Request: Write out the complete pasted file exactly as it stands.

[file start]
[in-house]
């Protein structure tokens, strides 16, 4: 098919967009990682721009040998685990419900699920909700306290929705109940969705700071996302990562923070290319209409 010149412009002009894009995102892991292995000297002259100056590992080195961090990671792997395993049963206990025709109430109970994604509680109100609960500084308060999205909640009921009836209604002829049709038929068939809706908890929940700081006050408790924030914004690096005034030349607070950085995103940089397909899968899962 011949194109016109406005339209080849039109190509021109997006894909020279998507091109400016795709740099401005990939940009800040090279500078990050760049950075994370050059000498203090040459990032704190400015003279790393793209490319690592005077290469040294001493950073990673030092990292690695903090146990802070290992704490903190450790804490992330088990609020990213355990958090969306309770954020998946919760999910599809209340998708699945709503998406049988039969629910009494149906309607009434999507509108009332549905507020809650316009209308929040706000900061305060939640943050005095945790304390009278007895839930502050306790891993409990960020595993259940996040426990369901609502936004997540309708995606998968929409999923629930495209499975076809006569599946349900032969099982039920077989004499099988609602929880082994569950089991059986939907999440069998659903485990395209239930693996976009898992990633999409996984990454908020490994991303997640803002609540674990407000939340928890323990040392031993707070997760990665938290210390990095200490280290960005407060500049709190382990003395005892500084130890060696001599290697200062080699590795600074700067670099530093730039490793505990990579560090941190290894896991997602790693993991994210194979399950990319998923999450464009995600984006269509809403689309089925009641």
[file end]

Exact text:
[in-house]
């Protein structure tokens, strides 16, 4: 098919967009990682721009040998685990419900699920909700306290929705109940969705700071996302990562923070290319209409 010149412009002009894009995102892991292995000297002259100056590992080195961090990671792997395993049963206990025709109430109970994604509680109100609960500084308060999205909640009921009836209604002829049709038929068939809706908890929940700081006050408790924030914004690096005034030349607070950085995103940089397909899968899962 011949194109016109406005339209080849039109190509021109997006894909020279998507091109400016795709740099401005990939940009800040090279500078990050760049950075994370050059000498203090040459990032704190400015003279790393793209490319690592005077290469040294001493950073990673030092990292690695903090146990802070290992704490903190450790804490992330088990609020990213355990958090969306309770954020998946919760999910599809209340998708699945709503998406049988039969629910009494149906309607009434999507509108009332549905507020809650316009209308929040706000900061305060939640943050005095945790304390009278007895839930502050306790891993409990960020595993259940996040426990369901609502936004997540309708995606998968929409999923629930495209499975076809006569599946349900032969099982039920077989004499099988609602929880082994569950089991059986939907999440069998659903485990395209239930693996976009898992990633999409996984990454908020490994991303997640803002609540674990407000939340928890323990040392031993707070997760990665938290210390990095200490280290960005407060500049709190382990003395005892500084130890060696001599290697200062080699590795600074700067670099530093730039490793505990990579560090941190290894896991997602790693993991994210194979399950990319998923999450464009995600984006269509809403689309089925009641």